Canadian Forest Service Publications

A regional-scale index for assessing the exposure of drinking-water sources to wildfires. Robinne, F. N., Bladon, K. D., Silins, U., Emelko, M. B., Flannigan, M. D., Parisien, M. -A., ... & Dupont, D. P. (2019). Forests, 10(5), 384.

Year: 2019

Issued by: Northern Forestry Centre

Catalog ID: 40274

Language: English

CFS Availability: PDF (download)

Available from the Journal's Web site.
DOI: 10.3390/f10050384

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Mark record

Abstract

Recent human-interface wildfires around the world have raised concerns regarding the reliability of freshwater supply flowing from severely burned watersheds. Degraded source water quality can often be expected after severe wildfire and can pose challenges to drinking water facilities by straining treatment response capacities, increasing operating costs, and jeopardizing their ability to supply consumers. Identifying source watersheds that are dangerously exposed to post-wildfire hydrologic changes is important for protecting community drinking-water supplies from contamination risks that may lead to service disruptions. This study presents a spatial index of watershed exposure to wildfires in the province of Alberta, Canada, where growing water demands coupled with increasing fire activity threaten municipal drinking-water supplies. Using a multi-criteria analysis design, we integrated information regarding provincial forest cover, fire danger, source water volume, source-water origin (i.e., forested/un-forested), and population served. We found that (1) >2/3 of the population of the province relies on drinking-water supplies originating in forested watersheds, (2) forest cover is the most important variable controlling final exposure scores, and (3) watersheds supplying small drinking water treatment plants are particularly exposed, especially in central Alberta. The index can help regional authorities prioritize the allocation of risk management resources to mitigate adverse impacts from wildfire. The flexible design of this tool readily allows its deployment at larger national and continental scales to inform broader water security frameworks.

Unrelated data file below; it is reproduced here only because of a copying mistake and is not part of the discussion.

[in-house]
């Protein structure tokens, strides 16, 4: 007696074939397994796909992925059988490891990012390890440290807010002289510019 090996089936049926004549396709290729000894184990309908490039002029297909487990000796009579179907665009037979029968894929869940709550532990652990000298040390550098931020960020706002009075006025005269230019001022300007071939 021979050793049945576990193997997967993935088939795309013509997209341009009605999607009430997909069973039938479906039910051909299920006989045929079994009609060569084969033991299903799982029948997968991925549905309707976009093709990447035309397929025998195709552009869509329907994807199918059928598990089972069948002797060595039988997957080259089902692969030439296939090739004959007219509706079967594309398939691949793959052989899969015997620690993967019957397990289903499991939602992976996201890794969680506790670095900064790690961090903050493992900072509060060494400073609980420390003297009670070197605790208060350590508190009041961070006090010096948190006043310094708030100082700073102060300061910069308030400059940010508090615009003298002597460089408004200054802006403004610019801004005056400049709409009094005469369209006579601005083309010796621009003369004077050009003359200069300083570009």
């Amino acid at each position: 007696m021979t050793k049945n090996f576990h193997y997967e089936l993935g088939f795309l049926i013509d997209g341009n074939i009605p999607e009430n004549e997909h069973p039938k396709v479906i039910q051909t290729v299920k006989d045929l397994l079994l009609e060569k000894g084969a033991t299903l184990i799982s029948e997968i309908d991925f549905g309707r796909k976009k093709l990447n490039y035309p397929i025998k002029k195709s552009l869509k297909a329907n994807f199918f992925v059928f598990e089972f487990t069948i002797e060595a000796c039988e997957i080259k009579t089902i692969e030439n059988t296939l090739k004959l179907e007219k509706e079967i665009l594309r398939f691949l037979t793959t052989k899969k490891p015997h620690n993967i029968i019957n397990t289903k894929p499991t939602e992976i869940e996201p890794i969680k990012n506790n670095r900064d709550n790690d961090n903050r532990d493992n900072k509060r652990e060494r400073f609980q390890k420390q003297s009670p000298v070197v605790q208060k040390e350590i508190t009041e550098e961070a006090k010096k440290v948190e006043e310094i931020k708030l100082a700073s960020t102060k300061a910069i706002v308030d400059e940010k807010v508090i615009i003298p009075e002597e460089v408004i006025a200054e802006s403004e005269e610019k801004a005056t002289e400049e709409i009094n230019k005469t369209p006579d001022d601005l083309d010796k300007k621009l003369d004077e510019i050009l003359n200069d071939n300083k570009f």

Plain Language Summary

Wildfires around the world have raised concerns about the reliability of freshwater supply flowing from severely burned watersheds. After severe wildfires, there are challenges for the drinking water facilities including lower water quality, reduced treatment response capacities, increased operating costs, and limited ability to supply consumers. This study presents a spatial index of watershed exposure to wildfires in Alberta, Canada, where municipal drinking water supplies are threatened by growing water demands and increased fire activity. The results of the study indicate that 2/3 of the population relies on drinking water supplies from forested watersheds, forest cover is the most important variable controlling final exposure scores, and watersheds supplying small drinking water treatment plants are the most exposed to wildfire effects. This tool can help with risk management and reduce negative impacts from wildfire. Its flexible design allows for potential deployment at larger national and continental scales.